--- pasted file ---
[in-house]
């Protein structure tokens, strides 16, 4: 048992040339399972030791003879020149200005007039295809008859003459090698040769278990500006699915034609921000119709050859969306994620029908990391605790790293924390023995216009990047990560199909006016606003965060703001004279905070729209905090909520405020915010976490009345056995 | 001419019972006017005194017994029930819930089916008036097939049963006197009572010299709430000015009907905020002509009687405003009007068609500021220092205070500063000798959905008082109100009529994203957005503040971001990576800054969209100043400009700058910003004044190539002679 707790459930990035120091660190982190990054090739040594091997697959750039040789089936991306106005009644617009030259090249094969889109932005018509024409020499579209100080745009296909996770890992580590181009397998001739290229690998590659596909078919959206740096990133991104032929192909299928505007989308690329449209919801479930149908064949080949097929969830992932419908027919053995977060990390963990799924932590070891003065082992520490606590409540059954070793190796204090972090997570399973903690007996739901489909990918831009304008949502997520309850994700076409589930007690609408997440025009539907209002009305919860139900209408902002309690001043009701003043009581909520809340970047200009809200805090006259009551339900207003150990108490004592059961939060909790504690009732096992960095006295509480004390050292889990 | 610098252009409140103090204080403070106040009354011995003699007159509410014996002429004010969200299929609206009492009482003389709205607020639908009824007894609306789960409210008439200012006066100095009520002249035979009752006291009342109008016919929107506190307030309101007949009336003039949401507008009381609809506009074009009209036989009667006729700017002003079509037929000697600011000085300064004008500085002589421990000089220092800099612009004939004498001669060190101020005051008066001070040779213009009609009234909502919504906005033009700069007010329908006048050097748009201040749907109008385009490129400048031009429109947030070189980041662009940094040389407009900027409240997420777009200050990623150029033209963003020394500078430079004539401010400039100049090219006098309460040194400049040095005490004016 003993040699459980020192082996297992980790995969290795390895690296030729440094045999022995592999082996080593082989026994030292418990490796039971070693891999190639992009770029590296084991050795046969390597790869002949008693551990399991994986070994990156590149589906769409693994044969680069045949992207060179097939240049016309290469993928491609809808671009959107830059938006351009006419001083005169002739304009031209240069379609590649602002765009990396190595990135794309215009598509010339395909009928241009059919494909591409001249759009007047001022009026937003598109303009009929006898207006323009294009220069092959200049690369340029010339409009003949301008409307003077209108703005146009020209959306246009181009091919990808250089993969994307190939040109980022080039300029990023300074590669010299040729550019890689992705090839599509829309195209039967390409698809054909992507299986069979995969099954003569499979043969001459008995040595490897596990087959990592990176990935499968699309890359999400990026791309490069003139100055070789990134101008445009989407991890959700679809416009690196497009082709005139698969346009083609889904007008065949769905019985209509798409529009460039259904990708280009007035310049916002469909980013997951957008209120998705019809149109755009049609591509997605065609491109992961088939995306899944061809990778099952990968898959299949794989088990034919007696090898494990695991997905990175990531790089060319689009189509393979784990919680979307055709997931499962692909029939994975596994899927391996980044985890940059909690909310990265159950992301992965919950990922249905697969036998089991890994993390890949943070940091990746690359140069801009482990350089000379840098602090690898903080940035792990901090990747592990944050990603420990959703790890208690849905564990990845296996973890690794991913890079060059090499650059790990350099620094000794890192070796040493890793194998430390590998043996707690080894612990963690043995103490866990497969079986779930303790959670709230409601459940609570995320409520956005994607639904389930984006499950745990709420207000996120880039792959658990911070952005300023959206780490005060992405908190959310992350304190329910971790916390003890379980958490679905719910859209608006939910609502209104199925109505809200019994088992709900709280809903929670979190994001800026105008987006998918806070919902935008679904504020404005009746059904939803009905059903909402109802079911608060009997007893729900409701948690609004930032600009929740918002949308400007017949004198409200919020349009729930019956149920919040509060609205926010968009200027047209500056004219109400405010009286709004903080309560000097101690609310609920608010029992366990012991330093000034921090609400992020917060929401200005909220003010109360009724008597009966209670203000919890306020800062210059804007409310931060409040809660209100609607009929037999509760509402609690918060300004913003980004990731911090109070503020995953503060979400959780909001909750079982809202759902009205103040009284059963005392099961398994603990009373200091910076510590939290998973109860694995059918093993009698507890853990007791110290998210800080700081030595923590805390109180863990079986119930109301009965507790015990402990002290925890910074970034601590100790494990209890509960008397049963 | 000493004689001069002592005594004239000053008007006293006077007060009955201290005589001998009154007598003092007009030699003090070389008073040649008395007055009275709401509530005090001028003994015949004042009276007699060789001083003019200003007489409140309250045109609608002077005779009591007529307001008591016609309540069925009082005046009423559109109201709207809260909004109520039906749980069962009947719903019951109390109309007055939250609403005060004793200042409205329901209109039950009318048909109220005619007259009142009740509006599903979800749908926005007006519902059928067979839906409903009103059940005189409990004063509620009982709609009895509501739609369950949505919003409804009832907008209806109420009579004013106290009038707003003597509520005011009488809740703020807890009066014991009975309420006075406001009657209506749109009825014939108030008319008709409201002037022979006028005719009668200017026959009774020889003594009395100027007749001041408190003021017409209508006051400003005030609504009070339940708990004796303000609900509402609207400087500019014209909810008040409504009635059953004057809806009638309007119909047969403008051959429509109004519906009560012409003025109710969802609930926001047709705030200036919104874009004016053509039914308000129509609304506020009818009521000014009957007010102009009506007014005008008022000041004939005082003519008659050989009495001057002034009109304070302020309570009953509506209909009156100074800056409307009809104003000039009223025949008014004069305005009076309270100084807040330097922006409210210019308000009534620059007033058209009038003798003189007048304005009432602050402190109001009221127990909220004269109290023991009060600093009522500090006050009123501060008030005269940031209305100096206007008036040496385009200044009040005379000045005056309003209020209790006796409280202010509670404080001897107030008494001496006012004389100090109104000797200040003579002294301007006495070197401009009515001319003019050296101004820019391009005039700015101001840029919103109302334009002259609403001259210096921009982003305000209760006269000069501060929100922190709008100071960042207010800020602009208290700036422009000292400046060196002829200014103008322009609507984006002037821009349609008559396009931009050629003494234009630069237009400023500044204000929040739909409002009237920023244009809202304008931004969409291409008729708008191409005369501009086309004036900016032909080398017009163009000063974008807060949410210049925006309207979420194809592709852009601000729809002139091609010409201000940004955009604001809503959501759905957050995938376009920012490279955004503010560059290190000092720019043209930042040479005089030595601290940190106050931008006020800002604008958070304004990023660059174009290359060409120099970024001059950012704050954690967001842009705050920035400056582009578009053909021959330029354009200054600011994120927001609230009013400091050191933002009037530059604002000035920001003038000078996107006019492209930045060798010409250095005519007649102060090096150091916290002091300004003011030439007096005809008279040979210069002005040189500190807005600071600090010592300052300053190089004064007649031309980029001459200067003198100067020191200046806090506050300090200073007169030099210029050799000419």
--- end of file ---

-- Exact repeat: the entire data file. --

[in-house]
């Protein structure tokens, strides 16, 4: 048992040339399972030791003879020149200005007039295809008859003459090698040769278990500006699915034609921000119709050859969306994620029908990391605790790293924390023995216009990047990560199909006016606003965060703001004279905070729209905090909520405020915010976490009345056995 | 001419019972006017005194017994029930819930089916008036097939049963006197009572010299709430000015009907905020002509009687405003009007068609500021220092205070500063000798959905008082109100009529994203957005503040971001990576800054969209100043400009700058910003004044190539002679 707790459930990035120091660190982190990054090739040594091997697959750039040789089936991306106005009644617009030259090249094969889109932005018509024409020499579209100080745009296909996770890992580590181009397998001739290229690998590659596909078919959206740096990133991104032929192909299928505007989308690329449209919801479930149908064949080949097929969830992932419908027919053995977060990390963990799924932590070891003065082992520490606590409540059954070793190796204090972090997570399973903690007996739901489909990918831009304008949502997520309850994700076409589930007690609408997440025009539907209002009305919860139900209408902002309690001043009701003043009581909520809340970047200009809200805090006259009551339900207003150990108490004592059961939060909790504690009732096992960095006295509480004390050292889990 | 610098252009409140103090204080403070106040009354011995003699007159509410014996002429004010969200299929609206009492009482003389709205607020639908009824007894609306789960409210008439200012006066100095009520002249035979009752006291009342109008016919929107506190307030309101007949009336003039949401507008009381609809506009074009009209036989009667006729700017002003079509037929000697600011000085300064004008500085002589421990000089220092800099612009004939004498001669060190101020005051008066001070040779213009009609009234909502919504906005033009700069007010329908006048050097748009201040749907109008385009490129400048031009429109947030070189980041662009940094040389407009900027409240997420777009200050990623150029033209963003020394500078430079004539401010400039100049090219006098309460040194400049040095005490004016 003993040699459980020192082996297992980790995969290795390895690296030729440094045999022995592999082996080593082989026994030292418990490796039971070693891999190639992009770029590296084991050795046969390597790869002949008693551990399991994986070994990156590149589906769409693994044969680069045949992207060179097939240049016309290469993928491609809808671009959107830059938006351009006419001083005169002739304009031209240069379609590649602002765009990396190595990135794309215009598509010339395909009928241009059919494909591409001249759009007047001022009026937003598109303009009929006898207006323009294009220069092959200049690369340029010339409009003949301008409307003077209108703005146009020209959306246009181009091919990808250089993969994307190939040109980022080039300029990023300074590669010299040729550019890689992705090839599509829309195209039967390409698809054909992507299986069979995969099954003569499979043969001459008995040595490897596990087959990592990176990935499968699309890359999400990026791309490069003139100055070789990134101008445009989407991890959700679809416009690196497009082709005139698969346009083609889904007008065949769905019985209509798409529009460039259904990708280009007035310049916002469909980013997951957008209120998705019809149109755009049609591509997605065609491109992961088939995306899944061809990778099952990968898959299949794989088990034919007696090898494990695991997905990175990531790089060319689009189509393979784990919680979307055709997931499962692909029939994975596994899927391996980044985890940059909690909310990265159950992301992965919950990922249905697969036998089991890994993390890949943070940091990746690359140069801009482990350089000379840098602090690898903080940035792990901090990747592990944050990603420990959703790890208690849905564990990845296996973890690794991913890079060059090499650059790990350099620094000794890192070796040493890793194998430390590998043996707690080894612990963690043995103490866990497969079986779930303790959670709230409601459940609570995320409520956005994607639904389930984006499950745990709420207000996120880039792959658990911070952005300023959206780490005060992405908190959310992350304190329910971790916390003890379980958490679905719910859209608006939910609502209104199925109505809200019994088992709900709280809903929670979190994001800026105008987006998918806070919902935008679904504020404005009746059904939803009905059903909402109802079911608060009997007893729900409701948690609004930032600009929740918002949308400007017949004198409200919020349009729930019956149920919040509060609205926010968009200027047209500056004219109400405010009286709004903080309560000097101690609310609920608010029992366990012991330093000034921090609400992020917060929401200005909220003010109360009724008597009966209670203000919890306020800062210059804007409310931060409040809660209100609607009929037999509760509402609690918060300004913003980004990731911090109070503020995953503060979400959780909001909750079982809202759902009205103040009284059963005392099961398994603990009373200091910076510590939290998973109860694995059918093993009698507890853990007791110290998210800080700081030595923590805390109180863990079986119930109301009965507790015990402990002290925890910074970034601590100790494990209890509960008397049963 | 000493004689001069002592005594004239000053008007006293006077007060009955201290005589001998009154007598003092007009030699003090070389008073040649008395007055009275709401509530005090001028003994015949004042009276007699060789001083003019200003007489409140309250045109609608002077005779009591007529307001008591016609309540069925009082005046009423559109109201709207809260909004109520039906749980069962009947719903019951109390109309007055939250609403005060004793200042409205329901209109039950009318048909109220005619007259009142009740509006599903979800749908926005007006519902059928067979839906409903009103059940005189409990004063509620009982709609009895509501739609369950949505919003409804009832907008209806109420009579004013106290009038707003003597509520005011009488809740703020807890009066014991009975309420006075406001009657209506749109009825014939108030008319008709409201002037022979006028005719009668200017026959009774020889003594009395100027007749001041408190003021017409209508006051400003005030609504009070339940708990004796303000609900509402609207400087500019014209909810008040409504009635059953004057809806009638309007119909047969403008051959429509109004519906009560012409003025109710969802609930926001047709705030200036919104874009004016053509039914308000129509609304506020009818009521000014009957007010102009009506007014005008008022000041004939005082003519008659050989009495001057002034009109304070302020309570009953509506209909009156100074800056409307009809104003000039009223025949008014004069305005009076309270100084807040330097922006409210210019308000009534620059007033058209009038003798003189007048304005009432602050402190109001009221127990909220004269109290023991009060600093009522500090006050009123501060008030005269940031209305100096206007008036040496385009200044009040005379000045005056309003209020209790006796409280202010509670404080001897107030008494001496006012004389100090109104000797200040003579002294301007006495070197401009009515001319003019050296101004820019391009005039700015101001840029919103109302334009002259609403001259210096921009982003305000209760006269000069501060929100922190709008100071960042207010800020602009208290700036422009000292400046060196002829200014103008322009609507984006002037821009349609008559396009931009050629003494234009630069237009400023500044204000929040739909409002009237920023244009809202304008931004969409291409008729708008191409005369501009086309004036900016032909080398017009163009000063974008807060949410210049925006309207979420194809592709852009601000729809002139091609010409201000940004955009604001809503959501759905957050995938376009920012490279955004503010560059290190000092720019043209930042040479005089030595601290940190106050931008006020800002604008958070304004990023660059174009290359060409120099970024001059950012704050954690967001842009705050920035400056582009578009053909021959330029354009200054600011994120927001609230009013400091050191933002009037530059604002000035920001003038000078996107006019492209930045060798010409250095005519007649102060090096150091916290002091300004003011030439007096005809008279040979210069002005040189500190807005600071600090010592300052300053190089004064007649031309980029001459200067003198100067020191200046806090506050300090200073007169030099210029050799000419």